zig
0

Notifications

  • You're all caught up!

Causes of Brain Cysts

by
author image Matthew Busse
Matthew Busse has pursued professional health and science writing since 2007, writing for national publications including "Science Magazine," "New Scientist" and "The Scientist." Busse holds a doctorate in molecular biology from the University of California-San Diego.
Causes of Brain Cysts
Brain cysts can have many different causes. Photo Credit BananaStock/BananaStock/Getty Images

A brain cyst is a small sac that is filled with air, liquid or another type of material. Cysts are different than tumors, explains MayoClinic.com. A cyst is small, noncancerous sac. A tumor, in contrast, is caused by the abnormal growth of cancerous cells, forming a lump full of tissue. A brain cyst may not cause any symptoms or it may cause a variety of different symptoms, depending on where in the brain it is located. Brain cysts can have several different causes.

Abnormal Membrane Formation

Many types of brain cysts arise while a fetus is developing in the womb, caused by a developmental abnormality. For example, arachnoid cysts, also called leptomeningeal cysts, often develop in the subarachnoid space of the brain, an area between the layers of membranes that surround the brain. Doctors think these arachnoid cysts are caused by an abnormal split that forms while the membranes are growing in the fetal brain. The abnormal split results in a tiny sack in the membrane that fills with cerebrospinal fluid, the American Brain Tumor Association explains.

You Might Also Like

Abnromal Brain Development

Other types of cysts, including dermoid and epidermoid cysts, also occur because of an abnormality of brain development. These cysts occur when cells that are programmed to turn into skin tissue accidentally become trapped on the inside of the developing fetal brain. These cells continue to grow into skin tissue and often form a small cyst containing skin and hair follicles, in the case of dermoid cysts, or skin and cholesterol crystals, in the case of epidermoid cysts, reports the American Brain Tumor Association.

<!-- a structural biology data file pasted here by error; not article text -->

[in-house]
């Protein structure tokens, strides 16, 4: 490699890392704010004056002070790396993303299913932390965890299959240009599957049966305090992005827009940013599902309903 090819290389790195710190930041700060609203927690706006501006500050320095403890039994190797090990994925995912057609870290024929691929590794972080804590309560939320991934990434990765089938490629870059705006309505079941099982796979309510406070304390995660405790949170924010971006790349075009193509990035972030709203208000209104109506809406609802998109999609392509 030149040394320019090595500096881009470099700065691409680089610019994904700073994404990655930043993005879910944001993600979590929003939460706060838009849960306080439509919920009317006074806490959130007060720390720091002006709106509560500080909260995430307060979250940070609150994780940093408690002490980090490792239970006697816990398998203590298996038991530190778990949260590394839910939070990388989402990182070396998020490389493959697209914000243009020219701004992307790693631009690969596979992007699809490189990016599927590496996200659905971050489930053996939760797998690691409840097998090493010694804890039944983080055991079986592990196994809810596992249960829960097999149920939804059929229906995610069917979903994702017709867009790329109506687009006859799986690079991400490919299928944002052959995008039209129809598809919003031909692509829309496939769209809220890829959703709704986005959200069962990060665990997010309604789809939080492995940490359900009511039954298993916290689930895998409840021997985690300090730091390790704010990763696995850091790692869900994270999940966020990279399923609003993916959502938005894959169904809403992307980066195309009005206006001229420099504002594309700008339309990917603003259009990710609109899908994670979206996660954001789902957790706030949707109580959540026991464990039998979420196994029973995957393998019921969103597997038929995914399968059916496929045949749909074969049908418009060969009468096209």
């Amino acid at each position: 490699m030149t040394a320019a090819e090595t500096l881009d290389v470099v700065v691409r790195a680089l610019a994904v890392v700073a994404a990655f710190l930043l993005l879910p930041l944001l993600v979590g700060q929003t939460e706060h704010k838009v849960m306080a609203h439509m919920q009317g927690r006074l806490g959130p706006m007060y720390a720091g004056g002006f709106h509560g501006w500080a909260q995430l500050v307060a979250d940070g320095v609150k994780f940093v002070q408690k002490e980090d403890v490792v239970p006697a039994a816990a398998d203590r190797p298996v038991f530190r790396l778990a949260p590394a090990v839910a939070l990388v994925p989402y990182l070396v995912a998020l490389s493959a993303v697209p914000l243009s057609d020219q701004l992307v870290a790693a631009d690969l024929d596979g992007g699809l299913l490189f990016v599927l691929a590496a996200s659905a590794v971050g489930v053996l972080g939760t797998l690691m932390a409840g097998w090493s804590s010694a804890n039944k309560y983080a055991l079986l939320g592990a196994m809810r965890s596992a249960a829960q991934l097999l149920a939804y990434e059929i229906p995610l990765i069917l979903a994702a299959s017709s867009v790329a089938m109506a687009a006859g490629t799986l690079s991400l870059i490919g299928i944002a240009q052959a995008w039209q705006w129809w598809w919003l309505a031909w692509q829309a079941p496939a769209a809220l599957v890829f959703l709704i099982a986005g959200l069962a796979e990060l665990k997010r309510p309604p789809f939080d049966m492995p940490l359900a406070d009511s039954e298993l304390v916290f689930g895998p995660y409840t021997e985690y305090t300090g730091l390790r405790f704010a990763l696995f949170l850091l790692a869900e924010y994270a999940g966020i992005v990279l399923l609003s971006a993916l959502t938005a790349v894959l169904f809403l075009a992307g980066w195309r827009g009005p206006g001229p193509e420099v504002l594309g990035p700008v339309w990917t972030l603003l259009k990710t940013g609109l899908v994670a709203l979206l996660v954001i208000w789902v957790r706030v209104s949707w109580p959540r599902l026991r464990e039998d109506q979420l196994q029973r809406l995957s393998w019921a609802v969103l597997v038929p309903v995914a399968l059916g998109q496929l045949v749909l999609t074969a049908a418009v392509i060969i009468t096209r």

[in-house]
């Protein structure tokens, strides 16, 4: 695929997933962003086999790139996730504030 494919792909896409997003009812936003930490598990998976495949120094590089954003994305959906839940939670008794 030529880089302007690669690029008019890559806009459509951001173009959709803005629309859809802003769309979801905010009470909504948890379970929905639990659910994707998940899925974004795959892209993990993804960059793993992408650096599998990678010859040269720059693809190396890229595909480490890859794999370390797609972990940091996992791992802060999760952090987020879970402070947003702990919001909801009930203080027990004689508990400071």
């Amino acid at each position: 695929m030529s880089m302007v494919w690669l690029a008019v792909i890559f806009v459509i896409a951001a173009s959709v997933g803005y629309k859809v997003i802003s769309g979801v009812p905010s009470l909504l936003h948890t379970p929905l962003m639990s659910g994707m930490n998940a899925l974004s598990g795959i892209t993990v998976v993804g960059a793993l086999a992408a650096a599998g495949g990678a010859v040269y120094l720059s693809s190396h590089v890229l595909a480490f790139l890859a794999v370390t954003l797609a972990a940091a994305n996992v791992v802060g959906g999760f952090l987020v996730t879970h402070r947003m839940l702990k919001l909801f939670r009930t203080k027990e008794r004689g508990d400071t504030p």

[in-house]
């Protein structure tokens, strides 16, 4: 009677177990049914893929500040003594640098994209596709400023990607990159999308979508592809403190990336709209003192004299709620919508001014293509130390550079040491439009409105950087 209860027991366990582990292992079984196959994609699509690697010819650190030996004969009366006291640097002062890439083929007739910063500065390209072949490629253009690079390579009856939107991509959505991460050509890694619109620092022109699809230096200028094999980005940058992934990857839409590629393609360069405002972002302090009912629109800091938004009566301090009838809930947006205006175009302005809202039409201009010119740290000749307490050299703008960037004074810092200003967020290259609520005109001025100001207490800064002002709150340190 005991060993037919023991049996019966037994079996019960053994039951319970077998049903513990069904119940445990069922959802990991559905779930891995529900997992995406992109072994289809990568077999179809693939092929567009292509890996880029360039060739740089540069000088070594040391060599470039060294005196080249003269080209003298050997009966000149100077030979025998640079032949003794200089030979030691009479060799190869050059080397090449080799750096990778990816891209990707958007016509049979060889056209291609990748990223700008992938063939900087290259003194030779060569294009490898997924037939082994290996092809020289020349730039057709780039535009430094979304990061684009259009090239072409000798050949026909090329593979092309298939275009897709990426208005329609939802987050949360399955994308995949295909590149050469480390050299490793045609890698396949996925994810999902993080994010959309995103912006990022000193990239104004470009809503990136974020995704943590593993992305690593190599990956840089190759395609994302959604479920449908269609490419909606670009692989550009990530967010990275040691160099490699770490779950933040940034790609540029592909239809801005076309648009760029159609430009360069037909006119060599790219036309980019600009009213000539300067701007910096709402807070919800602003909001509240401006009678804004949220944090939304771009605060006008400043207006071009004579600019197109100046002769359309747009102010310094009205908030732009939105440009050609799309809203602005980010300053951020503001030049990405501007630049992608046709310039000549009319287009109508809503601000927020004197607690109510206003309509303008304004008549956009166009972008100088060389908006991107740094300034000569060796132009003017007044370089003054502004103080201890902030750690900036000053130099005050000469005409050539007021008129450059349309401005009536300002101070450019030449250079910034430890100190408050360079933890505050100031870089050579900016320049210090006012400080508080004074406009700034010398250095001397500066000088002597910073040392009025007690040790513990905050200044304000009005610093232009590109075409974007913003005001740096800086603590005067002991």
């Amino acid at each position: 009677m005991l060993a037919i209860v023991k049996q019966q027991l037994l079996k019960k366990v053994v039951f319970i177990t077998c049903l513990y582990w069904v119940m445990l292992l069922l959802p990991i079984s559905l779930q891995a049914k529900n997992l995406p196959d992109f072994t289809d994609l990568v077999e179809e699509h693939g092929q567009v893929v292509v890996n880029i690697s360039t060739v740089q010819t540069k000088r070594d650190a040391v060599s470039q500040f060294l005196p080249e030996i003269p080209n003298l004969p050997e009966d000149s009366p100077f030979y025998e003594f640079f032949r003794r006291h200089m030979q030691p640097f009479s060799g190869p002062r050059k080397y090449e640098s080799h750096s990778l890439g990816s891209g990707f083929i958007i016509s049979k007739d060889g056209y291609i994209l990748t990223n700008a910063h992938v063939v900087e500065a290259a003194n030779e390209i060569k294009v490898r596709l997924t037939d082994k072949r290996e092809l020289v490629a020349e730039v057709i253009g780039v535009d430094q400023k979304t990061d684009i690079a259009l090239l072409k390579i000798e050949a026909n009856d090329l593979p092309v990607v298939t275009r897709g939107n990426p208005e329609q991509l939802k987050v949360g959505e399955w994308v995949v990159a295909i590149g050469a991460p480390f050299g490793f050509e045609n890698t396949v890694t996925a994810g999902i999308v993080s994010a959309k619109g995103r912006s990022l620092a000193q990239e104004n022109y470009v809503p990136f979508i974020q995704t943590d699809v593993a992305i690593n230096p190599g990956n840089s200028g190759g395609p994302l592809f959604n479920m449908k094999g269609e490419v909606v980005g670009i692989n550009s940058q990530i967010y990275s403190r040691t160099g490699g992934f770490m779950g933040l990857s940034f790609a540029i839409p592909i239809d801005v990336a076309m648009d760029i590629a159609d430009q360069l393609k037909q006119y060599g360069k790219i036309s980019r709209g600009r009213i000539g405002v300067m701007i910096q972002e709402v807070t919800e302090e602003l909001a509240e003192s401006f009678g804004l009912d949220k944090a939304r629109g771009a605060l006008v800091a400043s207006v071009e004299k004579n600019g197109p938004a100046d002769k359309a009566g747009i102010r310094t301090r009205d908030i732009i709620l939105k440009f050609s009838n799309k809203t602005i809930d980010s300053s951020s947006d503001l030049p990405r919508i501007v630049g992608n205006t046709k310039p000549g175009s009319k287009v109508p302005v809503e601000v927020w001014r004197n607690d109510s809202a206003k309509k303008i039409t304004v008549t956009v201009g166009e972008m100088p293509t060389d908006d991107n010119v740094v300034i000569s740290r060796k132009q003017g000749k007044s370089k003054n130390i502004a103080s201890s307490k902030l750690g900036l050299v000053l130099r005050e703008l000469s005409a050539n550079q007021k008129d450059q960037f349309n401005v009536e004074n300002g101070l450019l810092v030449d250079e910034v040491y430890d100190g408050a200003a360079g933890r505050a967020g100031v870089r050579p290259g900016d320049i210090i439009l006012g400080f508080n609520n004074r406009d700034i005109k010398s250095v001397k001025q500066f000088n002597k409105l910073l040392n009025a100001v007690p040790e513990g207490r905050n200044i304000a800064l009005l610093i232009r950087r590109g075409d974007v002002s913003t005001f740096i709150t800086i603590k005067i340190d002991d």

Pineal Cysts

Pineal cysts are another type of brain cyst that may form in a developing fetus or in an young adult after puberty. These cysts are named for the pineal gland on which they grow. Doctors do not understand the exact cause of pineal cysts, but believe it may be related to the shrinking of the pineal gland that normally occurs after puberty, according to the American Brain Tumor Association.

Cysts Caused by Tumors

Although cysts and tumors are completely different types of structures, some brain cysts may be caused by the rapid growth of cells that cause tumors, explains the American Brain Tumor Association. As cancerous cells grow out of control and form tumors, they may create spaces between tissues in the brain that fill with cerebrospinal fluid or other material.

Brain Parasites

The pork tapeworm, called Taenia solium, burrows into human tissue and forms small, hard cysts. If the tapeworm burrows into the brain and forms cysts, the condition is called neurocysticercosis, the U.S. Centers for Disease Control and Prevention says.

Other Causes

Certain brain cysts, such as arachnoid cysts, can form later in life from causes other than developmental abnormalities. Secondary arachnoid cysts, which is the name used for cysts that develop later in life, may be caused by an injury to the brain or as a complication of brain surgery, explains the National Institute of Neurological Disorders and Stroke. Another condition known as meningitis, which is a swelling of the membranes covering the brain, may also result in the development of secondary arachnoid cysts.

Related Searches

LiveStrong Calorie Tracker
THE LIVESTRONG.COM MyPlate Nutrition, Workouts & Tips
GOAL
  • Gain 2 pounds per week
  • Gain 1.5 pounds per week
  • Gain 1 pound per week
  • Gain 0.5 pound per week
  • Maintain my current weight
  • Lose 0.5 pound per week
  • Lose 1 pound per week
  • Lose 1.5 pounds per week
  • Lose 2 pounds per week
GENDER
  • Female
  • Male
lbs.
ft. in.

References

Demand Media